By Daniel Neely
Last March, the brilliant traditional singer Karan Casey was the guest on Shannon Heaton’s “Irish Music Stories” podcast (shannonheatonmusic.com), there to talk about songs, singing, and the potential they have to connect people. It was a sophisticated, insightful conversation that demonstrated what it’s like to be a singer today and the responsibility that position carries.
Something Casey said in the conversation really stuck out to me at the time because it suggested more than just a passing statement. “We’re at a crossroads for singing,” she said, “and we really need to have a lot of conversations about how we see ourselves going forward. I don’t know…I’m probably the lone soldier in the field. But I’ll persevere. Sure look, I don’t know how to do anything else!”
Then, in late January, something Casey posted to her Facebook page reminded of this bit of conversation. It read, in part: “So as some of you know I took the plunge the other night at a gig in Liberty Hall and spoke out about how what it is like to be a woman in Irish traditional and folk music. […] Since last weekend I have been having A LOT of very intense conversations with many of the women and men who would like to see a sea change. […] In the heel of the hunt I announced that I would be organizing a festival and a series of conferences around the country celebrating women in traditional and folk music. […] Lads, ye need to shape up. Ye need to cop on and stop ignoring the needs and rights and musical opinions of women as your fellow workers.”
Clearly, Casey’s stood at the crossroads for a long time. But her stand at Liberty Hall (where she was the night’s only female performer out of nearly 20) and ensuing Facebook post weren’t only bold moves, they were a powerful call to action, attracting an army of like-minded recruits – both women and men – to her solitary field, wanting to be part of the conversation about gender equality and fair practice in folk music she proposed.
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Things unfolded quickly. A meeting at the Dublin’s Cobblestone Pub on Feb. 18 got the ball rolling for a planned day of action at Liberty Hall on May 18th. It also brought about the establishment of FairPlé, a brand new and rapidly growing group of leaders in trad music who intend to continue the conversation about women and their role in making a better music industry.
What FairPlé is doing is new. The organization’s mission statement asserts it “aims to achieve gender balance in the production, performance, promotion, and development of Irish traditional and folk music. We advocate for equal opportunity and balanced representation for all.” This will happen, it continues, through conversation, advocacy, mentoring programs, and the promotion of equal opportunity via a five point implementation plan which includes conferences, a day of activism, a global support network, a directory, and research into gender-equality data. It closes with a clear message of inclusivity: “FairPlé invites participation from ALL, we are an inclusive, grass-roots organization founded in recognition of the true ethos of folk music; music by all, for all.”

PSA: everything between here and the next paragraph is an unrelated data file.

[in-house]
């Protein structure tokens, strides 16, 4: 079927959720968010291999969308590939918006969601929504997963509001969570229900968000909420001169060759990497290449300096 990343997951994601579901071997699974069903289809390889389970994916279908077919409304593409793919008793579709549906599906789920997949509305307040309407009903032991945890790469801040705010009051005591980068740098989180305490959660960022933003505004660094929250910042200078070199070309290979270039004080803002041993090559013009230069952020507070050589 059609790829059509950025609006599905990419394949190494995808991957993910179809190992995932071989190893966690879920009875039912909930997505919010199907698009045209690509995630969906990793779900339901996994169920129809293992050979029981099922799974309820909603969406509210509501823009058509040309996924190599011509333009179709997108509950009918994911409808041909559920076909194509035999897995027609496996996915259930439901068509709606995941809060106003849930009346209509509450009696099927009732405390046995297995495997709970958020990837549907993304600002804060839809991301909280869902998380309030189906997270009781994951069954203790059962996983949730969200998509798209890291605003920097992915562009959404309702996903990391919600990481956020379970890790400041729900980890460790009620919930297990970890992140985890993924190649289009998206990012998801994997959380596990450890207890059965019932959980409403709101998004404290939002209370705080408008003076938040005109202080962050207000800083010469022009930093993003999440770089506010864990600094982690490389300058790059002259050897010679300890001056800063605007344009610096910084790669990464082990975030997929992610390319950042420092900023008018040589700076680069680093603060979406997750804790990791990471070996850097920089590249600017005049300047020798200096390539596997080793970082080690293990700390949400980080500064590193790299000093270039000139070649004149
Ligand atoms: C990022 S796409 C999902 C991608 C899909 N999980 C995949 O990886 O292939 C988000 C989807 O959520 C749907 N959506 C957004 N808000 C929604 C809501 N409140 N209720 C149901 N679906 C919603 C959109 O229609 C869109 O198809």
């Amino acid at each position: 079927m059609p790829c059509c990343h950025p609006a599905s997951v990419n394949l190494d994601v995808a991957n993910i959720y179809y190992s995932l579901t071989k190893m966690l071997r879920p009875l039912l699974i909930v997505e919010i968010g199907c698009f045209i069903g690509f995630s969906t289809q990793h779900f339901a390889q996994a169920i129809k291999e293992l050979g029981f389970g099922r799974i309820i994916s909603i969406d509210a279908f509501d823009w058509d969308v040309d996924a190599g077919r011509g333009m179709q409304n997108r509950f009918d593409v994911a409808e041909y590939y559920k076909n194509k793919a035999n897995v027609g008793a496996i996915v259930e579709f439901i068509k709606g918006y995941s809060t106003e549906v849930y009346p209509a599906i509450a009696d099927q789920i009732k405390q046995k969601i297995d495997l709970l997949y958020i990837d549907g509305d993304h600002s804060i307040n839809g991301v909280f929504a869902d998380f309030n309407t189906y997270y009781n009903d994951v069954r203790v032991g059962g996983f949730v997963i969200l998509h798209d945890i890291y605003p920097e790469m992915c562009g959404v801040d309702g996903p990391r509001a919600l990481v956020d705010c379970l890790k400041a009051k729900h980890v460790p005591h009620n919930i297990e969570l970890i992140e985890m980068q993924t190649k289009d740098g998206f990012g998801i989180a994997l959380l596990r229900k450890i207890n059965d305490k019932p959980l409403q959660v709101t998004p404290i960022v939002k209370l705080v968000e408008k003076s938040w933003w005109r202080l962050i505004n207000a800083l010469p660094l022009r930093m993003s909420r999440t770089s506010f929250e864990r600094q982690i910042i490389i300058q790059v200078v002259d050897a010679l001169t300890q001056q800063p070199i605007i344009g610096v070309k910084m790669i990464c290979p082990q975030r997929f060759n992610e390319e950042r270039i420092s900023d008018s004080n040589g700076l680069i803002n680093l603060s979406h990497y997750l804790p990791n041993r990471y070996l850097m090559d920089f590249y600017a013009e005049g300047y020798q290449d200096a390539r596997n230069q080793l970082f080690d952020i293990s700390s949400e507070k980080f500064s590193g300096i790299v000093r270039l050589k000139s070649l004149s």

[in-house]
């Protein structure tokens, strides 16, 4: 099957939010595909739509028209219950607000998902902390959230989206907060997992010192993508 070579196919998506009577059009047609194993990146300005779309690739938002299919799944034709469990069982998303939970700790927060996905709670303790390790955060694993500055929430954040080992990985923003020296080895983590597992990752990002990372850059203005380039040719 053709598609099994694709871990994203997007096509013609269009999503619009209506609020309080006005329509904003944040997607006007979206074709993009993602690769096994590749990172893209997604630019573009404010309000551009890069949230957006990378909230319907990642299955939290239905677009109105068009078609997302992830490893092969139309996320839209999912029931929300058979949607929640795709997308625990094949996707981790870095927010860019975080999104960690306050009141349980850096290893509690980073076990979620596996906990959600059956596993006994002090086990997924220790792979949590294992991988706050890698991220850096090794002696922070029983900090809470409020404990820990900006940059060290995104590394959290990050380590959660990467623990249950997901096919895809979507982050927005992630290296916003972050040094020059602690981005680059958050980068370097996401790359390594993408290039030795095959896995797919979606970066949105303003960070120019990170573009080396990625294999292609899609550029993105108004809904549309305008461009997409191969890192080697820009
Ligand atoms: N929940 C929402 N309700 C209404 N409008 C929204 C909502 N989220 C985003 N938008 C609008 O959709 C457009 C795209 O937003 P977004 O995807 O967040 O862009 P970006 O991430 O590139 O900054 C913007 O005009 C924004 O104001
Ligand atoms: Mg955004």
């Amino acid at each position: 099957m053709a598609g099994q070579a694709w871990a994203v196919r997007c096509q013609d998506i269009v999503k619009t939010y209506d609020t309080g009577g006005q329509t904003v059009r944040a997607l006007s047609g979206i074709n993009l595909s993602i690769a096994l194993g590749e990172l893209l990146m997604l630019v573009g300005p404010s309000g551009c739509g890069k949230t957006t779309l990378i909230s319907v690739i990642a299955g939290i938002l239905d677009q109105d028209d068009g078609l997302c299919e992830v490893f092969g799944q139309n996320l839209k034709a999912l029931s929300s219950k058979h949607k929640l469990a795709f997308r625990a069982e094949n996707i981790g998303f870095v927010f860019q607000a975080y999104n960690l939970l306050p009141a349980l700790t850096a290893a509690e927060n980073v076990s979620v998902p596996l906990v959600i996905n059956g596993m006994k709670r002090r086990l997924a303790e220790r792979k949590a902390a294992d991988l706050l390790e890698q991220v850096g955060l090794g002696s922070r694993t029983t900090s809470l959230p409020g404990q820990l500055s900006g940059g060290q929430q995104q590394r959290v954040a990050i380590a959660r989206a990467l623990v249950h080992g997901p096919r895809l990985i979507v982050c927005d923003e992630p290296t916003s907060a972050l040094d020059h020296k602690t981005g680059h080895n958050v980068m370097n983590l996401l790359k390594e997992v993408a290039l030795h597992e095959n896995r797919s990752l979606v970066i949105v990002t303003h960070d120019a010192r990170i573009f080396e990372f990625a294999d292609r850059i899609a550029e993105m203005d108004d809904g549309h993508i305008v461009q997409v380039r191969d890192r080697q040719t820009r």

Casey appeared on Peter Browne’s RTÉ radio show “The Rolling Wave” last week to talk about FairPlé and give it more context. “Traditional music often looks back to the past and in the past it was very male dominated,” she explained. “And so even now when we have concerts that commemorate people they’re often all men.” She gave great credit to organizations like Comhaltas Ceoltóirí Éireann and the Armagh Pipers Club, which she believes are broadly supportive of women, but noted how there is less support once women enter into the workplace. This, she said, needs to change.
Casey was careful to note that Fair Plé’s goal isn’t gender exclusion. “Men in traditional music, I don’t want ye to sound retreat into defensiveness, I want ye to come forward and talk to us.” Her message in this respect is clear, stating “if our children are to embody the ‘New Ireland’ and to actually understand in their bones that women are equal, they need to see us – that’s really what we’re saying. I’m adamant about this, and I believe I’m right about it.”
Among those already engaged in this conversation are Padraigín Ní Uallacháin, Muireann Nic Amhlaoibh, Niamh Parsons, Niamh Dunne, Pauline Scanlon, Niamh Ní Charra, Síle Denvir, Grace Toland, Sharon Rolston, Úna Monaghan, Fintan, Niall & Caoimhin Vallely, Kieran Munnelly, and Seán Óg Graham. Those are the once whose names I’ve seen – I expect more are already involved and that there will be many more to come. It’s still early days yet.
FairPlé’s goals are laudable and important. With Casey’s perseverance, and that of her estimable cohort, the group’s impact could be game changing – it’s an exciting prospect and will ultimately be a good thing for the music. Check FairPlé out. You can find it on Facebook (www.facebook.com/FairPleMusic) and Twitter (twitter.com/FairPle). To get on their mailing list (which I urge you to do), visit their website (in English and as Gaeilge) at www.fairple.com.